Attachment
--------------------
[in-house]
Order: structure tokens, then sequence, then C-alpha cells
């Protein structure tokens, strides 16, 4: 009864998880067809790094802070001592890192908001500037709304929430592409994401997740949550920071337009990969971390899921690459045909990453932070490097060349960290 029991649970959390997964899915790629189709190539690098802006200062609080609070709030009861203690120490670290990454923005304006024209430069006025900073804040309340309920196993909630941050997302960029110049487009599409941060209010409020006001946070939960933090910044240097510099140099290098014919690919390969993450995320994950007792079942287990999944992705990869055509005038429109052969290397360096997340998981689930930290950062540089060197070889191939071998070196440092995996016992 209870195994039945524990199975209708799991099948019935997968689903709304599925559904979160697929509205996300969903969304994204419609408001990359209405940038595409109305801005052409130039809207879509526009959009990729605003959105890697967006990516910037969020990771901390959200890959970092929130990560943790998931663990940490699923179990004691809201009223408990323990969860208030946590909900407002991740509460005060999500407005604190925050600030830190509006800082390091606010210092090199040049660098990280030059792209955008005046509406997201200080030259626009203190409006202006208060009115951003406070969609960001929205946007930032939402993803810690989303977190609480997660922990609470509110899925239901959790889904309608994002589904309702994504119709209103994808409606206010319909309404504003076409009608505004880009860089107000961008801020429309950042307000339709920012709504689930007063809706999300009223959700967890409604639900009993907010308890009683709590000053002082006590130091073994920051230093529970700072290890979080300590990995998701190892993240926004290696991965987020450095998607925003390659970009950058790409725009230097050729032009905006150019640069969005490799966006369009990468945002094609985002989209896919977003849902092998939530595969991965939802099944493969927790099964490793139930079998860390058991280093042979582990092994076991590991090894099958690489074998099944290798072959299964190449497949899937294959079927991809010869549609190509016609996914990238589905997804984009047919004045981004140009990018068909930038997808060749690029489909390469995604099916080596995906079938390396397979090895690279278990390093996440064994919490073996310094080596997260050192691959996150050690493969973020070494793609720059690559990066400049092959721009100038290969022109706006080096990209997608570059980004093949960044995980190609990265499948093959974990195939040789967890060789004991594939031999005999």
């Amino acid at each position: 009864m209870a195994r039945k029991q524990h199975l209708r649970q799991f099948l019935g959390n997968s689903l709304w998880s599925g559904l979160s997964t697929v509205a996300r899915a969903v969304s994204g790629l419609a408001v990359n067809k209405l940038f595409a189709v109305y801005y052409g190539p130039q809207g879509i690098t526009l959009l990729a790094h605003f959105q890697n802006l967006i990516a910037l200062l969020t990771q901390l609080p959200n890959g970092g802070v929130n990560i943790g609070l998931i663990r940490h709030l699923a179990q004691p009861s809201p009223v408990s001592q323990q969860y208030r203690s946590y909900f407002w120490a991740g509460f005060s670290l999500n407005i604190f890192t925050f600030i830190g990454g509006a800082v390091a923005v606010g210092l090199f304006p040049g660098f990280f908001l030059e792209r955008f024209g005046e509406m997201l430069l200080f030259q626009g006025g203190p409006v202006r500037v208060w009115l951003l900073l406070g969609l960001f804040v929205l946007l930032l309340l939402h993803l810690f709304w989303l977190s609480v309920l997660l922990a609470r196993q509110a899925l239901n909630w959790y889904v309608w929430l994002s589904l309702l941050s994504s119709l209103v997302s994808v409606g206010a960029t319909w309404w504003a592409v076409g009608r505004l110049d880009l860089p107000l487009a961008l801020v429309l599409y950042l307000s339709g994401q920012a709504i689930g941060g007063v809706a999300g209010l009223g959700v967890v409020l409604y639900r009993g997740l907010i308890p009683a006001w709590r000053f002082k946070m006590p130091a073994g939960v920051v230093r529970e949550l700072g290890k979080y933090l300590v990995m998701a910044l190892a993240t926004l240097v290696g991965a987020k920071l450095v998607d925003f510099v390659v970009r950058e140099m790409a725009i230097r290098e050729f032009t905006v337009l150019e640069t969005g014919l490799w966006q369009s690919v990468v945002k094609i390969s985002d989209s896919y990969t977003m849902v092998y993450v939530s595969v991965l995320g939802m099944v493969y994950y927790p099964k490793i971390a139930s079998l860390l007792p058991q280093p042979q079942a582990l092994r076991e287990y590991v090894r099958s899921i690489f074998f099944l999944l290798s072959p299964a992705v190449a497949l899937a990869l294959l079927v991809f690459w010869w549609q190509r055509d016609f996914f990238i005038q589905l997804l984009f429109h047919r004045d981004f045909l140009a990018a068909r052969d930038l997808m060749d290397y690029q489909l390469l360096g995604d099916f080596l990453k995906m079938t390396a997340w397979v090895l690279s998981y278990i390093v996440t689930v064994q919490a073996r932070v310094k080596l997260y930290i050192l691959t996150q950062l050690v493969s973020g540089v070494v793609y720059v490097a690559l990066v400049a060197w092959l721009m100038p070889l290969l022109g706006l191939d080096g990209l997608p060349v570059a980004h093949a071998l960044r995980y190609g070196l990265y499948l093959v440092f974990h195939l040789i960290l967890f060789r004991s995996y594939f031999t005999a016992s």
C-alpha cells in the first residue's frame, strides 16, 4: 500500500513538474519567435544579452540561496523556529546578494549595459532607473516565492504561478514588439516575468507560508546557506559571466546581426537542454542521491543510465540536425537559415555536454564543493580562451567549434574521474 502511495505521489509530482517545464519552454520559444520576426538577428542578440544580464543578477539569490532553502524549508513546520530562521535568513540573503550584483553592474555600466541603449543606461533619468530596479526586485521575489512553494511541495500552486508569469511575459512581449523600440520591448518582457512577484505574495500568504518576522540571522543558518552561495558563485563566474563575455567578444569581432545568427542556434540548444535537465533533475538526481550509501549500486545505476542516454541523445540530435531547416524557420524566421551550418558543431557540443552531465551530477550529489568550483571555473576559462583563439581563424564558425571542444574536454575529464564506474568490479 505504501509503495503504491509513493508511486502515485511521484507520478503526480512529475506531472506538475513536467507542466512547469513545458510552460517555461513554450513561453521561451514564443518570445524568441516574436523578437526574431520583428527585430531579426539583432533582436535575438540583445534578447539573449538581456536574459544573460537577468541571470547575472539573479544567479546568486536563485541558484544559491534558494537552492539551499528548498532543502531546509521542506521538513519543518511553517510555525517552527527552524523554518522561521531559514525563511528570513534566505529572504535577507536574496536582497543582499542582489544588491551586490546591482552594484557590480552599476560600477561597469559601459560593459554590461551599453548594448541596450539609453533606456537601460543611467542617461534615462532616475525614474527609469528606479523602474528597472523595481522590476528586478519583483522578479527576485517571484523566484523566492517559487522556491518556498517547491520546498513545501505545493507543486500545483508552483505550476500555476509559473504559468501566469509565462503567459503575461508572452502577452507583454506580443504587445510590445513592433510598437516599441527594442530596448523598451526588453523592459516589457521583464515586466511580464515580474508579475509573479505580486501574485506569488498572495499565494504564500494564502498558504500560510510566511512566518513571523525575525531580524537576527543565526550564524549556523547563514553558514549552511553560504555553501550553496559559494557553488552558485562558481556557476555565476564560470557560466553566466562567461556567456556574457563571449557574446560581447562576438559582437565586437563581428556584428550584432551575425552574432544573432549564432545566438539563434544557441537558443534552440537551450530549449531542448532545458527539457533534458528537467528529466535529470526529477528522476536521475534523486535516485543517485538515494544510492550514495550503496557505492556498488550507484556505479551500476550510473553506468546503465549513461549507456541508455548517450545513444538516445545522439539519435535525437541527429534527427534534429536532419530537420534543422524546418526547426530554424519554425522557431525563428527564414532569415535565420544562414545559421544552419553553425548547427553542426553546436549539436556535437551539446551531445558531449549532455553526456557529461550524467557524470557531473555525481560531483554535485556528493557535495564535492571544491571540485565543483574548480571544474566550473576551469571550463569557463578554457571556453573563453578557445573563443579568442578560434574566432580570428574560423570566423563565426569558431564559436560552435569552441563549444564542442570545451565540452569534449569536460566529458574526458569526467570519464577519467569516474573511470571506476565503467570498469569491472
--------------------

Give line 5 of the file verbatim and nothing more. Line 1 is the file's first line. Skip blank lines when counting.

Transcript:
C-alpha cells in the first residue's frame, strides 16, 4: 500500500513538474519567435544579452540561496523556529546578494549595459532607473516565492504561478514588439516575468507560508546557506559571466546581426537542454542521491543510465540536425537559415555536454564543493580562451567549434574521474 502511495505521489509530482517545464519552454520559444520576426538577428542578440544580464543578477539569490532553502524549508513546520530562521535568513540573503550584483553592474555600466541603449543606461533619468530596479526586485521575489512553494511541495500552486508569469511575459512581449523600440520591448518582457512577484505574495500568504518576522540571522543558518552561495558563485563566474563575455567578444569581432545568427542556434540548444535537465533533475538526481550509501549500486545505476542516454541523445540530435531547416524557420524566421551550418558543431557540443552531465551530477550529489568550483571555473576559462583563439581563424564558425571542444574536454575529464564506474568490479 505504501509503495503504491509513493508511486502515485511521484507520478503526480512529475506531472506538475513536467507542466512547469513545458510552460517555461513554450513561453521561451514564443518570445524568441516574436523578437526574431520583428527585430531579426539583432533582436535575438540583445534578447539573449538581456536574459544573460537577468541571470547575472539573479544567479546568486536563485541558484544559491534558494537552492539551499528548498532543502531546509521542506521538513519543518511553517510555525517552527527552524523554518522561521531559514525563511528570513534566505529572504535577507536574496536582497543582499542582489544588491551586490546591482552594484557590480552599476560600477561597469559601459560593459554590461551599453548594448541596450539609453533606456537601460543611467542617461534615462532616475525614474527609469528606479523602474528597472523595481522590476528586478519583483522578479527576485517571484523566484523566492517559487522556491518556498517547491520546498513545501505545493507543486500545483508552483505550476500555476509559473504559468501566469509565462503567459503575461508572452502577452507583454506580443504587445510590445513592433510598437516599441527594442530596448523598451526588453523592459516589457521583464515586466511580464515580474508579475509573479505580486501574485506569488498572495499565494504564500494564502498558504500560510510566511512566518513571523525575525531580524537576527543565526550564524549556523547563514553558514549552511553560504555553501550553496559559494557553488552558485562558481556557476555565476564560470557560466553566466562567461556567456556574457563571449557574446560581447562576438559582437565586437563581428556584428550584432551575425552574432544573432549564432545566438539563434544557441537558443534552440537551450530549449531542448532545458527539457533534458528537467528529466535529470526529477528522476536521475534523486535516485543517485538515494544510492550514495550503496557505492556498488550507484556505479551500476550510473553506468546503465549513461549507456541508455548517450545513444538516445545522439539519435535525437541527429534527427534534429536532419530537420534543422524546418526547426530554424519554425522557431525563428527564414532569415535565420544562414545559421544552419553553425548547427553542426553546436549539436556535437551539446551531445558531449549532455553526456557529461550524467557524470557531473555525481560531483554535485556528493557535495564535492571544491571540485565543483574548480571544474566550473576551469571550463569557463578554457571556453573563453578557445573563443579568442578560434574566432580570428574560423570566423563565426569558431564559436560552435569552441563549444564542442570545451565540452569534449569536460566529458574526458569526467570519464577519467569516474573511470571506476565503467570498469569491472